Quantum computers could break commonly used public key algorithms, which would affect cryptography used today. For that reason, there has been great attention on quantum safe crypto recently. We have blogged about it in numerous occasions [1], [2] , [3]. In that context, last week the 4th ETSI/IQC on Quantum-Safe Cryptography in Toronto, Canada brought together diverse players in the quantum-safe cybersecurity community to facilitate the knowledge exchange and collaboration required to transition to a quantum secure era.

Cisco was among the participants of the workshop with two presentations. Scott Fluhrer presented a method for adding quantum resistance in the IKEv2 key establishment by using postquantum-secure preshared keys, and proposed a scheme for adding quantum resistance in the TLS key exchange without introducing changes to the TLS handshake. The former has been submitted to IETF in order to add quantum resistance to the IKEv2 key establishment. The TLS proposal aimed to provide a minimally-disruptive solution, without significant extensions to the protocol, by hiding a new algorithm behind the abstraction barrier of DHE. In both cases, the result is a key establishment that is postquantum secure as long as at least one of its two algorithms is secure.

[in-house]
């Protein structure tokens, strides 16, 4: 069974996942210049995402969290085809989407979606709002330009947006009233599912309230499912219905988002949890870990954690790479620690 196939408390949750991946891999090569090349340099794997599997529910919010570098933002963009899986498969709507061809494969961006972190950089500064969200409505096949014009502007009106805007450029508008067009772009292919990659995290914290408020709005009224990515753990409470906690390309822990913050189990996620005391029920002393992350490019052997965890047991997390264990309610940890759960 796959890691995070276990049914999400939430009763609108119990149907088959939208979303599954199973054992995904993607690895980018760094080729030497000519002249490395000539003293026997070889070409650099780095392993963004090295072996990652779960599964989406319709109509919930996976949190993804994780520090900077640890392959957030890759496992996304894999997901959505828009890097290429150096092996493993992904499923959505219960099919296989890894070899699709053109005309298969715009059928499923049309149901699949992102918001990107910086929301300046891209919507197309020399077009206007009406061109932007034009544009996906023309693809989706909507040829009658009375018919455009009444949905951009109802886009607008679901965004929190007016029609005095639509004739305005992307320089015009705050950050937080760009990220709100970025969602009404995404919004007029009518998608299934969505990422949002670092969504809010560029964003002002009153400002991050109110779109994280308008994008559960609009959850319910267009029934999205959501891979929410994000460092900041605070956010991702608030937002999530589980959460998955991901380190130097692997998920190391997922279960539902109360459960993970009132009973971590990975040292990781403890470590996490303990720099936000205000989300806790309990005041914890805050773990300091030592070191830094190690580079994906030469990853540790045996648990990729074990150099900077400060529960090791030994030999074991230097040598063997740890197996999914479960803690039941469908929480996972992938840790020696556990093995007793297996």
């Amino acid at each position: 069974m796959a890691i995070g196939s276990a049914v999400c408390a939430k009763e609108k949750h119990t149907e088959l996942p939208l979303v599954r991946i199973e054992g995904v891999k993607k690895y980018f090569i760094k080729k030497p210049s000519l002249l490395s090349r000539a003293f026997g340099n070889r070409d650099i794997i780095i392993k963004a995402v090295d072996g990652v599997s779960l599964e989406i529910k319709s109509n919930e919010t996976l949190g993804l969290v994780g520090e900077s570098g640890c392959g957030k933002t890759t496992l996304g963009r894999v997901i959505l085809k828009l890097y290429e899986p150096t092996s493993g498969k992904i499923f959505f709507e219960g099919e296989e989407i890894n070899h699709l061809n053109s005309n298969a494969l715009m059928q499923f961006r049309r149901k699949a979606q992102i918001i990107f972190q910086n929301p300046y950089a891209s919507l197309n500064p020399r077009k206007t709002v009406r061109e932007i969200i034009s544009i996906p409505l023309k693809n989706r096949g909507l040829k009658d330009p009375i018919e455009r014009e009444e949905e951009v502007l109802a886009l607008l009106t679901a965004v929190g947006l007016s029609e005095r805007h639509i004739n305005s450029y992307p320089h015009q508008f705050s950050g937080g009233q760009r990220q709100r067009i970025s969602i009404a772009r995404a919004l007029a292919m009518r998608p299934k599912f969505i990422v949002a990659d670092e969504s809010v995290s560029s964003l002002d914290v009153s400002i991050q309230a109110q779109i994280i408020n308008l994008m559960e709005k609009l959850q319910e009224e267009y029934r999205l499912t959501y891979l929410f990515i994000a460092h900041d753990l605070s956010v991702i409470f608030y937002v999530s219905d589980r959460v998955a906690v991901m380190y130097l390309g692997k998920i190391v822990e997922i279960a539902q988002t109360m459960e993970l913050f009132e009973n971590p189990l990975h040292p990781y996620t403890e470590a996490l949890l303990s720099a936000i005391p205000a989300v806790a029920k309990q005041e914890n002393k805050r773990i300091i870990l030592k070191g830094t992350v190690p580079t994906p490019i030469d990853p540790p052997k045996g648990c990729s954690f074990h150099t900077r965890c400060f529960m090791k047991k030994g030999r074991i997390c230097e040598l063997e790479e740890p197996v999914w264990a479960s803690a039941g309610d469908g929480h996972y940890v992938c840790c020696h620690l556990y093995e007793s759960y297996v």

David McGrew later focused on hash-based signatures (HBS) in the workshop. He summarized the most prevalent hash-based signature schemes proposed in the literature and standards bodies today. He presented the practical challenges and tradeoffs between these schemes and describe some considerations of signatures being used in certain environments. David then tried to address some of the state management challenges of stateful HBS schemes. Part of our HBS vision has been shared in our recent blog.

We also had the chance to attend interesting presentations in the CxO sessions, ISARA’s PQ browser demo, Andreas Husling’s PQCrypto presentation, NIST’s standardization effort session, quantum-safe IoT by Phillips, LWE by Jintai Ding and more.

We further had more discussions with industry peers, academics and standards representatives from ISARA, Microsoft, Intel, Entrust, NIST, CESG, ETSI and CRYPTO4A. We must say that all discussions were very interesting and converged towards the need for a strong foundation on which we build an agile framework where used algorithms can be transparently updated in a post-quantum world as necessary. Cisco will continue to influence and collaborate with various players towards this strategy.

We would like to thank ETSI and IQC for organizing a very interesting workshop.


Panos Kampanakis

Product Manager

Security & Trust Organization